Dealing with fluctuating water sources is not an easy task for plant operators. Seasonal variation, heavy rain fall or accidental contamination events change the raw water quality, requiring immediate attention. This is a familiar scenario for Facility Manager, Nancy Ma. Cáceres Acosta at the Los Filtros Water Treatment Plant in Puerto Rico. She has been producing highquality water for 256,000 local residents, receiving surface water from the Guaynabo and Bayamon River. In an initiative to improve plant performance, Sra. Cáceres Acosta coordinated with Daniel Smith of Montanas Electric, Inc. and Orlando Laguer of Nator Corporation to integrate a coagulation optimization package at the facility. Key aspects of the package included a UV254 organics analyzer, dosing control panel, and remote telemetry system. Initial Phase 1 testing presented far greater results than expected with an average monthly reduction of 22,917 lbs of chemical coagulant equaling $9,831 in saving. In addition to the initial cost saving on chemicals, the plant is confident their formation potential for DBPs is limited, increasing water security.
The Los Filtros Guaynabo Water Treatment Plant (WTP) in Guaynabo is located on the northern coastal valley of Puerto Rico. The plant has the capacity to produce 30 millions of gallons per day (MGD) of drinking water serving approximately 256,000 local residents. Source water for the plant is drawn from the Bayamón river basin, springing from the mountains into the Bayamón River and main tributary, Guaynabo River (Monroe 1980). The two rivers have historically been impacted by both naturally occurring and man-made organic matter.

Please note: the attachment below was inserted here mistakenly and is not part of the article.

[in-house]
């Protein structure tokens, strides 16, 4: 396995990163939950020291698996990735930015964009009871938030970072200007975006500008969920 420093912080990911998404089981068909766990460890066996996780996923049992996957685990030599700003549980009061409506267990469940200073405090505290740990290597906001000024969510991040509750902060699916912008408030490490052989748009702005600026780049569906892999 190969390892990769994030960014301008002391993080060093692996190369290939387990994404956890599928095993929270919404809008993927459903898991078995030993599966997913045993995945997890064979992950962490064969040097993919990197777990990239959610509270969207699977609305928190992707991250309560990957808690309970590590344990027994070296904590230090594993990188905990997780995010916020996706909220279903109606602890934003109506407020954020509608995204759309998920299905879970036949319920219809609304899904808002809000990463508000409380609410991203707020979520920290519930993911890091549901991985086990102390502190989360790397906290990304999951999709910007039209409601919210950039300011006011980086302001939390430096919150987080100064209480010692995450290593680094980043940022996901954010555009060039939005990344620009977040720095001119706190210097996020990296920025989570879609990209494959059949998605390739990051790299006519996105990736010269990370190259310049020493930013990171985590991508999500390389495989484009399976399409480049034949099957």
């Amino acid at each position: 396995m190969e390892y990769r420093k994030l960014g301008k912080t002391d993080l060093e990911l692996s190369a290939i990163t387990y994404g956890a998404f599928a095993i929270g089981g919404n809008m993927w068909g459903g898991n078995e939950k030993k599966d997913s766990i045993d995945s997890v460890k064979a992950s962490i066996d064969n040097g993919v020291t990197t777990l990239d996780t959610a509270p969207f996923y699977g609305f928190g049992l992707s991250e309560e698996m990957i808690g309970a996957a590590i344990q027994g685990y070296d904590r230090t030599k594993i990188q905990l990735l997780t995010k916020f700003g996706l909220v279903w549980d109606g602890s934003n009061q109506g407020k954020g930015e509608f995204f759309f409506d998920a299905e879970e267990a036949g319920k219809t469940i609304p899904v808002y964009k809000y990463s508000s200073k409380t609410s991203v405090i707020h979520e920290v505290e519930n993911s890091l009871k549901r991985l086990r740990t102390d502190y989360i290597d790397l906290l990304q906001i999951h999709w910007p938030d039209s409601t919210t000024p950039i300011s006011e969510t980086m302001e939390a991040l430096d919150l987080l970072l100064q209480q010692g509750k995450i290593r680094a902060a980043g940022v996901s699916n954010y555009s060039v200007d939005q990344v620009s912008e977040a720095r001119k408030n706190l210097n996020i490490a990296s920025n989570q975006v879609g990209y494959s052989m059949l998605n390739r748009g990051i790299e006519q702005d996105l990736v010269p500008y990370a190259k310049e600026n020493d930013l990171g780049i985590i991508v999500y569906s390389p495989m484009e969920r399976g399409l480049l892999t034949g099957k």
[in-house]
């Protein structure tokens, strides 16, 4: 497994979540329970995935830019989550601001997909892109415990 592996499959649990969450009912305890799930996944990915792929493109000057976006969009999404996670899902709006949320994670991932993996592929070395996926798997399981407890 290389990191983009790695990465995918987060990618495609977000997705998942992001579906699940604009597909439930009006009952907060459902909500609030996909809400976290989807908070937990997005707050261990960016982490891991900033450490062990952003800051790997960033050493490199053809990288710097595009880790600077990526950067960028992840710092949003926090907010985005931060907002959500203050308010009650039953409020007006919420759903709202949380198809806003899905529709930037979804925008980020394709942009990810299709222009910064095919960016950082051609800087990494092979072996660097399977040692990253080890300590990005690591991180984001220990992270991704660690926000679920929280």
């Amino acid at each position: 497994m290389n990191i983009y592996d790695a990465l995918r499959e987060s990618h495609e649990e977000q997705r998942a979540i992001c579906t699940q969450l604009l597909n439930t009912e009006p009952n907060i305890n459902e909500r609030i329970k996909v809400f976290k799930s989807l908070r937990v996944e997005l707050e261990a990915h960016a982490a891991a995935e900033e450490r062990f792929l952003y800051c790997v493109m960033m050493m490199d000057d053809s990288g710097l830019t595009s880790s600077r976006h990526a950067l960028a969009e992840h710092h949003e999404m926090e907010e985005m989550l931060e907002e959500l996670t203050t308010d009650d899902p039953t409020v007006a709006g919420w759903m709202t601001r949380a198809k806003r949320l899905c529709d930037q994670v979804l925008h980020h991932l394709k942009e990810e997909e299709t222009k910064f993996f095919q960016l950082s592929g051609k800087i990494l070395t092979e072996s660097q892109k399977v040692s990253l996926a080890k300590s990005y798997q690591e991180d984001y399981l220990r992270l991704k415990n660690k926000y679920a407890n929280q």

The murky waters are saturated with natural organic matter (NOM) comprised of humic substances as well as anthropogenic organic pollutants from the surrounding land practices (Cáceres Acosta 2013). Heavy rainfall events around the island are accompanied by soil erosion, causing the rivers in the basin to “run red”. High organic concentration, color and turbidity (NTU) associated with the rainfall events have always posed operational challenges for the receiving plant.
A closer look at conventional water treatment
The Guaynabo WTP is a conventional filtration drinking water facility. The raw water delivered from the intake facilities enters a rapid mixing chamber where chemical coagulant is added. The pre-treated water moves to the flocculation basin, then proceeds to one of the five sedimentation tanks where floc settles from the water. Settled water moves through eighteen sand filters to further remove any dissolved matter. Filtered water is then dosed with chlorine for disinfection before moving to the distribution tank (EPA 2009). The facility is required to meet regulations associated with the Safe Drinking Water Act, including compliance with the Environmental Protection Agency (EPA) Stage 2 Disinfectant/ Disinfection By-Product (D/DBP) Rule. The D/DPB rule protects consumers from harmful disinfection byproducts (DBPs) such as Trihalomethanes (THMs) and Haloacetic Acids (HAA5). Historically, the facility has had an excellent record remaining in compliance despite the challenging source water. In an initiative to improve plant performance and gain a better understanding of the raw water NOM, Facility Manager Nancy Ma. Cáceres Acosta was interested in investigating new technologies for detecting organics that would assist in plant optimization.
An efficient and economical approach to plant optimization
Table 1: Raw water quality ranges for parameters monitored at the Los Filtros Guaynabo WTP.
Optimizing plant operations, minimizing operating costs, and remaining in compliance were the goals Sra. Cáceres Acosta articulated in her first meeting with local Instrumentation Specialist, Daniel Smith of Montanas Electric, Inc. and System Controls Engineer, Orlando Laguer of Nator Corporation. Assessing historical water quality trends, Mr. Smith and Mr. Laguer designed a complete monitoring and dosing system that would address the issue of organics detection with UV254 (ultraviolet absorbance at 254 nm) as an indicator of NOM.